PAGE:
I hung-up the phone with a client and began scribbling down a note in my calendar when I noticed the date: Friday, January 23, 2015.
I sat back in the chair, in my nice quiet office on the third floor, and looked out the window at the Wet Mountains to the west. I took a deep breath, and in a flash, I was gone.
My vision is foggy. I can only faintly see the wood ceiling high above.
“Muck…Muck…Talk to me…”
My head is cold from laying on the ice. I weeeez a breath out and quickly realize I can’t feel my legs. I panic but can’t move because I’m strapped into the stretcher. Which makes me panic even more. I finally take a deep breath and slowly, after a few seconds, my toes wiggle.
On Sunday morning, January 23rd, 2000, a very large high school hockey player skated at full speed and slammed into me from behind, launching me headfirst into the boards, crumpling my spine. Darkness.
After the stretcher and ambulance ride and xrays and hospital bed the doctor came in and exclaimed:
“Well, it’s your lucky day. Another 2 or 3 millimeters and you wouldn’t be walking again.”
Two or three millimeters. The fracture in my T4 vertebrae came within…<<calculating>>…1/8th of an inch of cutting my spinal cord.
People sometimes look at me blankly/shocked/horrified when I answer their question “You’re a runner? What’s the farthest you’ve ran…?” And I don’t always have a decent, stock answer to the inevitable follow-up of “Why?!”
There are a lot of reasons I started running long. The Silence. Clarity. Sweat and effort. The wind at the top of the mountain. The feeling of flying on the way down. Pain. Rest. I love it all. But when I sat back in my chair this morning at work, something bubbled-up from the subconscious. I run because…I can. Because for 7 or 8 seconds, when there was only a void in my legs and feet, an alternate storyline began unfolding.
The story didn’t include hockey anymore.
No more driving.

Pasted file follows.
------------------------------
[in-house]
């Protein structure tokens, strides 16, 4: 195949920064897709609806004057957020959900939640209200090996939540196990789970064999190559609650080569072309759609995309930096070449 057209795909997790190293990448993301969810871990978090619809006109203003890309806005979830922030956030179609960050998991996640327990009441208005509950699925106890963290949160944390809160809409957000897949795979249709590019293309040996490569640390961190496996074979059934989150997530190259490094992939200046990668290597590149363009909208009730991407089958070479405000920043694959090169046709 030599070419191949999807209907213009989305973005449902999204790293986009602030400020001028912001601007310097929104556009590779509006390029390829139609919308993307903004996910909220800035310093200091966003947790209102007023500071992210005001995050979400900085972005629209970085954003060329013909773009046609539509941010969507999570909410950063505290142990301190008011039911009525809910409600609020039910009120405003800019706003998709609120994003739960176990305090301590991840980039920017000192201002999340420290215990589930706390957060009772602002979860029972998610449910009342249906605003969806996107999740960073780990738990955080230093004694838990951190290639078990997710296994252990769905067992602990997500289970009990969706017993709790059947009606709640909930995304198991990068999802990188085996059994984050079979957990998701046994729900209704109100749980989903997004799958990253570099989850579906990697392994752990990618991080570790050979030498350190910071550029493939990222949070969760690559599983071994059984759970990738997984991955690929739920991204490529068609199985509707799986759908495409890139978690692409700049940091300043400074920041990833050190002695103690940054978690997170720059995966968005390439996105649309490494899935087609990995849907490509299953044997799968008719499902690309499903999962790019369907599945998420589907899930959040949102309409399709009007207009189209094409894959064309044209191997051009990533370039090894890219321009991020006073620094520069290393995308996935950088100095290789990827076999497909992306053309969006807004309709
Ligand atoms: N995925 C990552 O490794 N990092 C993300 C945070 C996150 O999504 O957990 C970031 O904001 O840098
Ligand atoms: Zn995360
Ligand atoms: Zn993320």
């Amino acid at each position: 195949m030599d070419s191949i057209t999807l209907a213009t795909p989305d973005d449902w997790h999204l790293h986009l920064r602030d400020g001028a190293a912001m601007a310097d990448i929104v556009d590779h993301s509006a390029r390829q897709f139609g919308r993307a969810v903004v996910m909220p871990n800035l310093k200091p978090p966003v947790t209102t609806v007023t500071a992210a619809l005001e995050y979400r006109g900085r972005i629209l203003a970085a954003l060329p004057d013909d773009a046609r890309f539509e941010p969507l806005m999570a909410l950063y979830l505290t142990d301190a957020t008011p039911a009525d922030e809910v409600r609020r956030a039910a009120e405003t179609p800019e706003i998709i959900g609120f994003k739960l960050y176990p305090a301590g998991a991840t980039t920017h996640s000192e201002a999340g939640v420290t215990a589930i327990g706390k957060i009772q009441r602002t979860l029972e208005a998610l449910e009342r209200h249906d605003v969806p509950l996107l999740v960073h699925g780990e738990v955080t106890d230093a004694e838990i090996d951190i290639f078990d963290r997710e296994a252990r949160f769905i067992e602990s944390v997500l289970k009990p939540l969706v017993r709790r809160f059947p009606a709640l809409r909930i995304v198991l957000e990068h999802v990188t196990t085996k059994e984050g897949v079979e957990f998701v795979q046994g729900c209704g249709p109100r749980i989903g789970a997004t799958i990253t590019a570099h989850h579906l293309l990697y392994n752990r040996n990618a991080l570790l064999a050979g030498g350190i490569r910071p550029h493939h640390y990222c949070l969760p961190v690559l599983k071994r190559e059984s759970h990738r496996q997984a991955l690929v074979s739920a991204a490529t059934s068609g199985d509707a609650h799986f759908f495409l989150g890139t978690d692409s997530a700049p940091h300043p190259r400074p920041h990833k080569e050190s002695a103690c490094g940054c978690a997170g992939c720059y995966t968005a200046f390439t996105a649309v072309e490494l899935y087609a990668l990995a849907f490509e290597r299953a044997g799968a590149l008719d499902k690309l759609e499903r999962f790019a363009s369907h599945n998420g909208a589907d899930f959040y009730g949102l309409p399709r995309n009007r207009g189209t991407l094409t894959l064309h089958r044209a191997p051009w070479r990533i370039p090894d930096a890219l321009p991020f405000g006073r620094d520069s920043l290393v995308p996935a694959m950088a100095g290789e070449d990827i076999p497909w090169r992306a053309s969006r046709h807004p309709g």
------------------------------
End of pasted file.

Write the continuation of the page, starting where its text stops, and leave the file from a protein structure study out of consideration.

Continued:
No college (at least not right away).
No more golf with Andrew, Matt, Dad, Grandpa.
No Colorado. No Alamosa.
Whether we choose to think about it or not, each moment, however insignificant-seeming; each decision or non-decision; each action or reaction—each moment effects the rest of our life and in a broader sense, everyone else’s life too. Each moment is as significant as the last, and the next. But some definitely stick out more than others.
Each time I recall what happened 15 years ago I get a small but sharp pain in between my shoulder blades. It’s happening right now as I type. It helps me remember.
It’s natural, right? Wondering what life might have been like had my vertebrae cracked just a bit more. 2 or 3 millimeters…that ain’t much. The positive side of me believes that, regardless of what the storyline might have been, I could and would have been just as happy and satisfied as I am now. The alternate universe would have been just as hilarious/painful/awkward/joyful/fulfilled as this one. I’d still have been supported by an amazing family, and still would have been a part of the most privileged/spoiled demographic in history. Yeah…things would have been fine.
Remembering events like this feels important. I know that everything can and does change in an instant. Every instant. The story continues to unfold, but never the way you expect. Ever.
Which simply brings me back to the present moment and the only life I’ve known. My god it’s been a great one. I am so damn lucky. If the sun explodes tomorrow, I got nothing to regret or wish I woulda done or said or tried or…
The mountains have a thin white covering after yesterday’s snowstorm.
I wonder how long it’ll take (my legs) to summit St. Charles Peak on Sunday.
I am grateful.